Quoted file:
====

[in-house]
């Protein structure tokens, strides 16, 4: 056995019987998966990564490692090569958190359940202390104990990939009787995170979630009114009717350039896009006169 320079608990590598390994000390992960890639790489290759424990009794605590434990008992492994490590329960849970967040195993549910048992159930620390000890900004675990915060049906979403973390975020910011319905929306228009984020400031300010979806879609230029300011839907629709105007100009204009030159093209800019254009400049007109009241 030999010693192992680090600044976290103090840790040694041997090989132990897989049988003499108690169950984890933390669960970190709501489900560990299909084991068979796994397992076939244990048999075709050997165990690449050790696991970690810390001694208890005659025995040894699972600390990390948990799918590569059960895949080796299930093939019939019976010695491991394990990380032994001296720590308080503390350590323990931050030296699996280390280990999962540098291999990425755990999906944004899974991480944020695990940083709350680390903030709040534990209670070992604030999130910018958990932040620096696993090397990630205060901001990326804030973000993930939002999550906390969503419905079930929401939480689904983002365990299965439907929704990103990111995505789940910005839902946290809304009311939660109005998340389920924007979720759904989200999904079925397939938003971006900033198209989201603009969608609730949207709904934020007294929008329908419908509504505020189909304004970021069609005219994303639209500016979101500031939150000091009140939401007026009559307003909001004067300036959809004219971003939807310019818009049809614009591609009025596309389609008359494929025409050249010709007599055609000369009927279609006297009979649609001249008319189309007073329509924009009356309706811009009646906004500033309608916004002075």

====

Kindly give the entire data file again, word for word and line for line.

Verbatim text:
[in-house]
């Protein structure tokens, strides 16, 4: 056995019987998966990564490692090569958190359940202390104990990939009787995170979630009114009717350039896009006169 320079608990590598390994000390992960890639790489290759424990009794605590434990008992492994490590329960849970967040195993549910048992159930620390000890900004675990915060049906979403973390975020910011319905929306228009984020400031300010979806879609230029300011839907629709105007100009204009030159093209800019254009400049007109009241 030999010693192992680090600044976290103090840790040694041997090989132990897989049988003499108690169950984890933390669960970190709501489900560990299909084991068979796994397992076939244990048999075709050997165990690449050790696991970690810390001694208890005659025995040894699972600390990390948990799918590569059960895949080796299930093939019939019976010695491991394990990380032994001296720590308080503390350590323990931050030296699996280390280990999962540098291999990425755990999906944004899974991480944020695990940083709350680390903030709040534990209670070992604030999130910018958990932040620096696993090397990630205060901001990326804030973000993930939002999550906390969503419905079930929401939480689904983002365990299965439907929704990103990111995505789940910005839902946290809304009311939660109005998340389920924007979720759904989200999904079925397939938003971006900033198209989201603009969608609730949207709904934020007294929008329908419908509504505020189909304004970021069609005219994303639209500016979101500031939150000091009140939401007026009559307003909001004067300036959809004219971003939807310019818009049809614009591609009025596309389609008359494929025409050249010709007599055609000369009927279609006297009979649609001249008319189309007073329509924009009356309706811009009646906004500033309608916004002075």